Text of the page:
January 19, 2020

Sidney Sheinberg, 84, Discovered Spielberg

As president of Universal/MCA, Sidney Sheinberg left his mark on American culture: green-lighting hit movies such as “Back to the Future,” “ET: The Extraterrestrial” and “Out of Africa,” producing long-running TV shows, including “Marcus Welby, M.D.,” “Kojak” and “Columbo” and opening movie-based theme parks around the world. But probably nothing Sheinberg, who died March 7 at the age of 84, did had as much impact as a single decision: discovering Steven Spielberg, and in 1974, tapping him to direct  “Jaws,” released the following year. 

He stuck with that choice throughout the troubled production, even as the movie’s budget ballooned. His faith was rewarded as “Jaws” went on to be a record-setting hit, grossing nearly $500 million. It also changed the way movies were marketed and distributed, becoming the template for the wide-release, tent-pole blockbuster releases of today. Perhaps even more profoundly, in 1982 he gave Spielberg a copy of Thomas Keneally’s “Schindler’s List.” More than a decade later, Spielberg adapted the book into the movie many consider his masterpiece; it won seven Oscars, including best picture and Spielberg’s first best director award. 

Sidney Jay Sheinberg was born on Jan. 14, 1935, in Corpus Christi, Texas. His parents, Harry and Tillie, emigrated from Poland and the Ukraine, respectively, and owned a general store. He graduated from  Columbia University and Columbia Law School. He married actress Lorraine Gary in 1956; the marriage lasted more than 60 years. She survives him, as do their two sons, Bill and Jon. 

In 1958, Sheinberg moved his family to Southern California. After a year teaching at UCLA, he started work at Revue, the television production arm of MCA, the talent agency that became Universal. Sheinberg’s drive and success brought him to the attention of Lew Wasserman, MCA’s powerful chairman, who named him head of television production in 1970. In 1973, Sheinberg was elected president and chief operating officer of Universal/ MCA.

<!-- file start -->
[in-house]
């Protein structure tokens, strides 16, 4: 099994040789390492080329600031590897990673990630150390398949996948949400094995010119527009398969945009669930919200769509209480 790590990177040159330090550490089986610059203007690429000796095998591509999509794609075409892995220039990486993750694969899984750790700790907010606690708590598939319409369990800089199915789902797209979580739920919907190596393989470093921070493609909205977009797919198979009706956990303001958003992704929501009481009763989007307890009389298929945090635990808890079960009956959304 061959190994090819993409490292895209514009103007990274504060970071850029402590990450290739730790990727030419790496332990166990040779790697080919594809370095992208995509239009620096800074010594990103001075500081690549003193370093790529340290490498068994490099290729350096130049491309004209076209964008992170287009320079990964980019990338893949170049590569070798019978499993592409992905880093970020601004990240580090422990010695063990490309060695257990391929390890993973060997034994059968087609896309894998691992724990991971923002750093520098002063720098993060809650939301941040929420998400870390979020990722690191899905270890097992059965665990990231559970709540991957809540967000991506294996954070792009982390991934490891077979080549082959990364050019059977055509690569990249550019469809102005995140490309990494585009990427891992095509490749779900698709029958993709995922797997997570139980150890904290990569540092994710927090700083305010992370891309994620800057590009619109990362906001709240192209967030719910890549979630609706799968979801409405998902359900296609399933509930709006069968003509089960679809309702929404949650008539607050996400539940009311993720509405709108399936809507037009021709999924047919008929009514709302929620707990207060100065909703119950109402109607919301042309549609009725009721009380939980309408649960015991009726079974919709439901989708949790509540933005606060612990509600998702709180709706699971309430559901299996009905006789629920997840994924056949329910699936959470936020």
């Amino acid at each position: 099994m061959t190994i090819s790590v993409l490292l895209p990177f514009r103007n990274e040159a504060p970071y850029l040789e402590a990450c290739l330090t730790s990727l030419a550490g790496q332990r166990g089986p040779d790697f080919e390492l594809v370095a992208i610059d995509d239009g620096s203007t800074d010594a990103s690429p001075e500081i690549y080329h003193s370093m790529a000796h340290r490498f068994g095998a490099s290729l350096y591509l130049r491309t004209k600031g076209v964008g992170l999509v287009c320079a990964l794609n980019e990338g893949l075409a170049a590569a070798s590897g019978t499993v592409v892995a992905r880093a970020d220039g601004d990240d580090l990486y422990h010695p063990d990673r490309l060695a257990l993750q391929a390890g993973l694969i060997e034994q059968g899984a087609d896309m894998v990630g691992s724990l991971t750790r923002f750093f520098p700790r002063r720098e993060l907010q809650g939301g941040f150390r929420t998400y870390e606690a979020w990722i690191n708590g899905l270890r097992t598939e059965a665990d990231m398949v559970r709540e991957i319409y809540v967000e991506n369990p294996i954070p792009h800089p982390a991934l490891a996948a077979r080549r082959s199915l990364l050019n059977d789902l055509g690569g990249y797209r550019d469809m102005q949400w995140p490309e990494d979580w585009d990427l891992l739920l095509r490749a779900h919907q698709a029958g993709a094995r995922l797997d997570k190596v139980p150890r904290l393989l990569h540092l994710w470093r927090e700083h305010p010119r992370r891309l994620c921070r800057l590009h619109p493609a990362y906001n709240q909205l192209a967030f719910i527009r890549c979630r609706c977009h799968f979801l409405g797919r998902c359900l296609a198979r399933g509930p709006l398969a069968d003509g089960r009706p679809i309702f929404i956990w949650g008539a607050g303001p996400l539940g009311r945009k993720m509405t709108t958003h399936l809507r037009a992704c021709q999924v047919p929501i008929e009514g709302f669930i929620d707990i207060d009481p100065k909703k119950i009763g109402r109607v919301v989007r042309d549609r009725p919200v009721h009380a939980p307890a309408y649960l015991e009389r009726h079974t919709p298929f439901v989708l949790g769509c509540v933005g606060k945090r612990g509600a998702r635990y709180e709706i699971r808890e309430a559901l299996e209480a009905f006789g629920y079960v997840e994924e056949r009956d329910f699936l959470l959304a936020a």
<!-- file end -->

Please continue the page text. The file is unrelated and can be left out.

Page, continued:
He was the tallest most stand-up guy I ever knew. … We were a team for 25 years and he was my dear friend for 50. … For the rest of my life, I will owe him more than I can express.”
— Steven Spielberg

Wasserman and Sheinberg expanded the reach of Universal. Under their watch, the studio moved into publishing and music, theme parks and developed the 420-acre tract known as Universal City, while producing a steady stream of movies hits (“American Graffiti,” “The Sting,” the “Jurassic Park” series) and TV (“McMillan & Wife,” “Miami Vice,” “Murder, She Wrote”). They were so successful that in 1990, they sold the company to Japan’s Matsushita Electric Industrial for $6.6 billion.

The relationship between Sheinberg and Wasserman and the new owners was rocky, and both left Universal in 1995, after Matsushita’s sale of the company to Seagrams. He started his own production company, The Bubble Factory, with his sons but had trouble duplicating his earlier success. 

A gruff but loyal man, Sheinberg also was active in the community. He served on the national board of the National Conference of Christians and Jews, the board of the American Jewish Committee, the board of Research to Prevent Blindness and the board of trustees of the Simon Wiesenthal Center. The Wiesenthal Center honored Sheinberg and his wife with its 1995 Humanitarian Award. He was the vice chairman of Human Rights Watch and the co-founder of the Children’s Action Network. 

Responding to Sheinberg’s death, Spielberg released a statement saying “(M)y heart is broken at this news. … He was the tallest most stand-up guy I ever knew. He gave birth to my career and made Universal my home. … We were a team for 25 years and he was my dear friend for 50. … For the rest of my life I will owe him more than I can express.”